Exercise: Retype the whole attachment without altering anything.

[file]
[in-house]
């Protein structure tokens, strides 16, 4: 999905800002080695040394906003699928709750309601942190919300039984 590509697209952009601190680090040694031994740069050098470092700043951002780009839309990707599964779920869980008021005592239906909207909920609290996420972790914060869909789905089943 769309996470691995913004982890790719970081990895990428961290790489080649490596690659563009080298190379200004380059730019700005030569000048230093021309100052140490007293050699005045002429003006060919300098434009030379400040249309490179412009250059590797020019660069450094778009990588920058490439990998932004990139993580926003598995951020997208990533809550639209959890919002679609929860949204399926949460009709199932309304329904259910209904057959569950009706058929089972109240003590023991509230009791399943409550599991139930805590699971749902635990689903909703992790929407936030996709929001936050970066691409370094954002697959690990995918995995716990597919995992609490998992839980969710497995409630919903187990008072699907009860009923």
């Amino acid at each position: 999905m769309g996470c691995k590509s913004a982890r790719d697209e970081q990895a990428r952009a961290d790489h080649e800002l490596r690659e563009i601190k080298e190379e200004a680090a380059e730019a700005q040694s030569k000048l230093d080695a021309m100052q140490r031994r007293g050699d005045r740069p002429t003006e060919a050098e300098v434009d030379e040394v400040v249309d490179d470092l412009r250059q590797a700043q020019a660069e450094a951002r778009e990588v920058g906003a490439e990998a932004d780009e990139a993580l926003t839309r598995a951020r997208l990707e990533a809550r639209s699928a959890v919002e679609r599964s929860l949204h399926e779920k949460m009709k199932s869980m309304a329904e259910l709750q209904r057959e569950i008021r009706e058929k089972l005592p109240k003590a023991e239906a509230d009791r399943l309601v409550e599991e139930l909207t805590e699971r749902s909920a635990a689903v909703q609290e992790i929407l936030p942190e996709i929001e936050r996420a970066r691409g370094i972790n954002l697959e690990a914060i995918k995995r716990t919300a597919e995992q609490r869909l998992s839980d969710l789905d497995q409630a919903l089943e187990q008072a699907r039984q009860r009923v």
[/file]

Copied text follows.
[in-house]
């Protein structure tokens, strides 16, 4: 999905800002080695040394906003699928709750309601942190919300039984 590509697209952009601190680090040694031994740069050098470092700043951002780009839309990707599964779920869980008021005592239906909207909920609290996420972790914060869909789905089943 769309996470691995913004982890790719970081990895990428961290790489080649490596690659563009080298190379200004380059730019700005030569000048230093021309100052140490007293050699005045002429003006060919300098434009030379400040249309490179412009250059590797020019660069450094778009990588920058490439990998932004990139993580926003598995951020997208990533809550639209959890919002679609929860949204399926949460009709199932309304329904259910209904057959569950009706058929089972109240003590023991509230009791399943409550599991139930805590699971749902635990689903909703992790929407936030996709929001936050970066691409370094954002697959690990995918995995716990597919995992609490998992839980969710497995409630919903187990008072699907009860009923």
């Amino acid at each position: 999905m769309g996470c691995k590509s913004a982890r790719d697209e970081q990895a990428r952009a961290d790489h080649e800002l490596r690659e563009i601190k080298e190379e200004a680090a380059e730019a700005q040694s030569k000048l230093d080695a021309m100052q140490r031994r007293g050699d005045r740069p002429t003006e060919a050098e300098v434009d030379e040394v400040v249309d490179d470092l412009r250059q590797a700043q020019a660069e450094a951002r778009e990588v920058g906003a490439e990998a932004d780009e990139a993580l926003t839309r598995a951020r997208l990707e990533a809550r639209s699928a959890v919002e679609r599964s929860l949204h399926e779920k949460m009709k199932s869980m309304a329904e259910l709750q209904r057959e569950i008021r009706e058929k089972l005592p109240k003590a023991e239906a509230d009791r399943l309601v409550e599991e139930l909207t805590e699971r749902s909920a635990a689903v909703q609290e992790i929407l936030p942190e996709i929001e936050r996420a970066r691409g370094i972790n954002l697959e690990a914060i995918k995995r716990t919300a597919e995992q609490r869909l998992s839980d969710l789905d497995q409630a919903l089943e187990q008072a699907r039984q009860r009923v």